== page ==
There are codes of conduct and decorum around a workplace and the space for authenticity, to ‘be yourself’ in it is interesting. We have written about the need to cultivate a culture where one feels safe to voice feedback, ideas and emotions that might be leaning on the negative side. We have also written about the role of humour and laughter in the workplace, and how one might utilise those elements to lighten the atmosphere, loosen the tension and be our authentic selves at work. In other words, being more of ‘yourself’ at work.
Themes like these bring us to a question: what are the limitations to being yourself at work amidst the decorum?
There are countless advice pieces which suggest one to ‘be yourself’, whether we are talking about interviews, management or day to day workings. But what does it mean to ‘be yourself’? Is it just about showing our full range of emotions? Is it about being honest all the time? Is it about following a certain set of principles no matter what?
Let us delve a bit deeper into what being this could imply, and if there is an appropriate way of being yourself at work.
Cases of Different Selves:
An article about authenticity by Mindtools gives us examples of two individuals, and how they have their own way of functioning. They tell us about Eva and Joe. Eva is confident and talkative. She is someone who doesn’t hesitate to voice her opinions, even the negative ones. She can be honest to the point of being blunt. She talks about her personal life openly and would also not hesitate to express positivity in the form of openly expressing her gratitude, happiness and respect for people around her.
And then we have Joe. He is someone who is generally quiet. He comes to work, sits in the meetings, does his work and leaves. It is not that he is cold or rude- when talked to, he is pleasant and warm. He is calm, confident and has great ideas to offer if asked.
Both are being themselves in their own ways by being true to their personalities, adding much needed honesty in the workplace. Eva is honest about her extraversion; Joe is honest about his introversion. Being authentic differs for each individual. Any workplace needs a diversity of voices, all authentic in their own ways, a multiple kind of personalities, of selves to keep it thriving. A song needs multiple notes, harmonies and melodies to sound good.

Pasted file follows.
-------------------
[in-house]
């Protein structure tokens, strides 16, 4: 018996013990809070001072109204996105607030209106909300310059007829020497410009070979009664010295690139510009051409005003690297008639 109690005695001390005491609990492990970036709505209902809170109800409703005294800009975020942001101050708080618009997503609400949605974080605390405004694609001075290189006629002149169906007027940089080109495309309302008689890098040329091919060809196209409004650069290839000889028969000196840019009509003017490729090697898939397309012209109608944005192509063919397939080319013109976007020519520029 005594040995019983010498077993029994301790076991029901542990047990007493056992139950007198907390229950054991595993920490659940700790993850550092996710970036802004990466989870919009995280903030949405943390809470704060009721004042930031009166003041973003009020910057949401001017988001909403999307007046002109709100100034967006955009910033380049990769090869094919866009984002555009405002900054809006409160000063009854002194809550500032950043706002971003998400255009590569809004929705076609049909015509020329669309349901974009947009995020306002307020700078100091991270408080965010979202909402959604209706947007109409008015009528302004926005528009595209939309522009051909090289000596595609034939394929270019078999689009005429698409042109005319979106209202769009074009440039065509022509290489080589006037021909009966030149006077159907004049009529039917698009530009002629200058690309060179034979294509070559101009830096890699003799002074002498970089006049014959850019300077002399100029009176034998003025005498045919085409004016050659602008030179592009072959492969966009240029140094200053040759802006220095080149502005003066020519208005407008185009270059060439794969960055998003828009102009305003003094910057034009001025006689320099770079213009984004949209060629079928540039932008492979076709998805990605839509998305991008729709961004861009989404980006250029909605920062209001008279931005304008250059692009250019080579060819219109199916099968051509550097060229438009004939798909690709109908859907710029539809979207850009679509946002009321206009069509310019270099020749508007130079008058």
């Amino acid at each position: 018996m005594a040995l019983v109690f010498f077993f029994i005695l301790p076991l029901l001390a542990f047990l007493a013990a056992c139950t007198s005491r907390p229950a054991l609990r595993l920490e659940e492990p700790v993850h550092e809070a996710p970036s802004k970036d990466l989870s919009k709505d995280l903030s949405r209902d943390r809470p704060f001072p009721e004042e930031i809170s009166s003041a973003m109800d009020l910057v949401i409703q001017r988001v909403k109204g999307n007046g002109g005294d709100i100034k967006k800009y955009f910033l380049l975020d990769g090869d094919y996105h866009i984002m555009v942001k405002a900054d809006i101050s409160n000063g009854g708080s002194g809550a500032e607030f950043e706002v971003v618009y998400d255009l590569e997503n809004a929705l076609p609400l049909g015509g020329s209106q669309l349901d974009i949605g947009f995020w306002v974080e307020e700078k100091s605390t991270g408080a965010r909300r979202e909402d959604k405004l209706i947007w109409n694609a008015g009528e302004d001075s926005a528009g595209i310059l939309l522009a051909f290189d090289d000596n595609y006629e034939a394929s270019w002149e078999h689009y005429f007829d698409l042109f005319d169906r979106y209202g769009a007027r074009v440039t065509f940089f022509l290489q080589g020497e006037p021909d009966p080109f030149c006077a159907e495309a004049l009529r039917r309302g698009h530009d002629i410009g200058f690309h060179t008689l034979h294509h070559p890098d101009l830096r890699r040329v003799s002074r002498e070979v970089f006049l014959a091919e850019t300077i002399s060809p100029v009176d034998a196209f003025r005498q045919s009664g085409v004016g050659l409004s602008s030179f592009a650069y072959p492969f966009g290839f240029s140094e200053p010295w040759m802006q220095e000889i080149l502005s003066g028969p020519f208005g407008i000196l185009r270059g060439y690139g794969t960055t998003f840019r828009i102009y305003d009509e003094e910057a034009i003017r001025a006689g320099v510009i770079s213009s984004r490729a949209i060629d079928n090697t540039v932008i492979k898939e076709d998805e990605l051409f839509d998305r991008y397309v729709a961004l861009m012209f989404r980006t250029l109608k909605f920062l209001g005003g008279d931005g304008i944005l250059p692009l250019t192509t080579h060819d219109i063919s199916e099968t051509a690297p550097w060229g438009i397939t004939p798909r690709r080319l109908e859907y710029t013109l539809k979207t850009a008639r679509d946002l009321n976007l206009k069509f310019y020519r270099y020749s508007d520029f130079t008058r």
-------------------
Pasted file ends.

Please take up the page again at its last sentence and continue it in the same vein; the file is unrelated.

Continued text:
Each individual has a way of being themselves, it is a matter of how well you can contribute with your unique brand of self.
Contributing By Being Yourself:
The article by Mindtools goes on to point out how the authenticity of Eva, that is, her way of being herself might make some people be on an edge about her reactions: what if she says something too blunt? Her reactions might often leave little space for others to open up. On the other hand, Joe’s way of being himself might make people hesitant to approach him: what does he really think about xyz issue? What if he gets annoyed if his work gets interrupted? He might often struggle to engage with people.
The article goes on to provide a way to go about it too. People like Eva can “trim their authenticity” for example, while dealing with sensitive situations, and people like Joe can be a little less “self-possessed”, and try to find more “similarities and connections with others” to express that he can relate to people. It is not simply about being yourself, it is about being yourself skillfully.
In other words, there are parts of being yourself which sometimes work well, and sometimes are best left outside of work. After all, most of us do have a work-persona and an outside-of-work -persona, and it is all about navigating that complexity.
So, how does one navigate the question of being yourself at work? Is there a right time to be yourself at work, a right extent? An article by Forbes gives us a few things to keep in mind. One major question we can ask ourselves and by which we can contribute by being ourselves at work is:
- Does being yourself serve you and others?
If the answer is yes, it might be a good idea. Does that meeting need a joke to lighten the tension- go ahead and say it. Does a situation need you to call a spade a spade to arrive at a solution? Go ahead and be honest; someone like Eva would do well here. Does a colleague dealing with some personal issue need you to respect their privacy? Then someone like Joe is needed here.
We need to think what could be the impact of ‘being yourself’. We need to look at the context and assess how well we are likely to contribute to the situation.
We all have our unique ways of being, looking and operating within the world. Being yourself with some decorum and awareness of context and situation, is key to bringing in new perspectives, a diversity of thought and have a positive impact at the workplace.